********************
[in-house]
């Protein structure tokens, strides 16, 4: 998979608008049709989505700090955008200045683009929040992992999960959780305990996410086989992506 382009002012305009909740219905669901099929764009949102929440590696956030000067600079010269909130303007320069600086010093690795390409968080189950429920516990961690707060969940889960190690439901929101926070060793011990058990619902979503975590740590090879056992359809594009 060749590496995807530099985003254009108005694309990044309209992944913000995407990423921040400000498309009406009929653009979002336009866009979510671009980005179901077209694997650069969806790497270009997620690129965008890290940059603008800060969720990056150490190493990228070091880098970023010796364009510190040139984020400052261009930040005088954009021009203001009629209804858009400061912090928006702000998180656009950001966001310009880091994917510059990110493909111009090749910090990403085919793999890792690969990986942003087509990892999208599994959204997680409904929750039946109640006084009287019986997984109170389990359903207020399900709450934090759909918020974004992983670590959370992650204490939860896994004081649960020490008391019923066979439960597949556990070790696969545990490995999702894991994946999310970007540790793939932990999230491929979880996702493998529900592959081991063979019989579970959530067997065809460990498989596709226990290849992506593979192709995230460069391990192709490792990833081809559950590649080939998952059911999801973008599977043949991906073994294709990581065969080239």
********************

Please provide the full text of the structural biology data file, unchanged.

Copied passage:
[in-house]
């Protein structure tokens, strides 16, 4: 998979608008049709989505700090955008200045683009929040992992999960959780305990996410086989992506 382009002012305009909740219905669901099929764009949102929440590696956030000067600079010269909130303007320069600086010093690795390409968080189950429920516990961690707060969940889960190690439901929101926070060793011990058990619902979503975590740590090879056992359809594009 060749590496995807530099985003254009108005694309990044309209992944913000995407990423921040400000498309009406009929653009979002336009866009979510671009980005179901077209694997650069969806790497270009997620690129965008890290940059603008800060969720990056150490190493990228070091880098970023010796364009510190040139984020400052261009930040005088954009021009203001009629209804858009400061912090928006702000998180656009950001966001310009880091994917510059990110493909111009090749910090990403085919793999890792690969990986942003087509990892999208599994959204997680409904929750039946109640006084009287019986997984109170389990359903207020399900709450934090759909918020974004992983670590959370992650204490939860896994004081649960020490008391019923066979439960597949556990070790696969545990490995999702894991994946999310970007540790793939932990999230491929979880996702493998529900592959081991063979019989579970959530067997065809460990498989596709226990290849992506593979192709995230460069391990192709490792990833081809559950590649080939998952059911999801973008599977043949991906073994294709990581065969080239």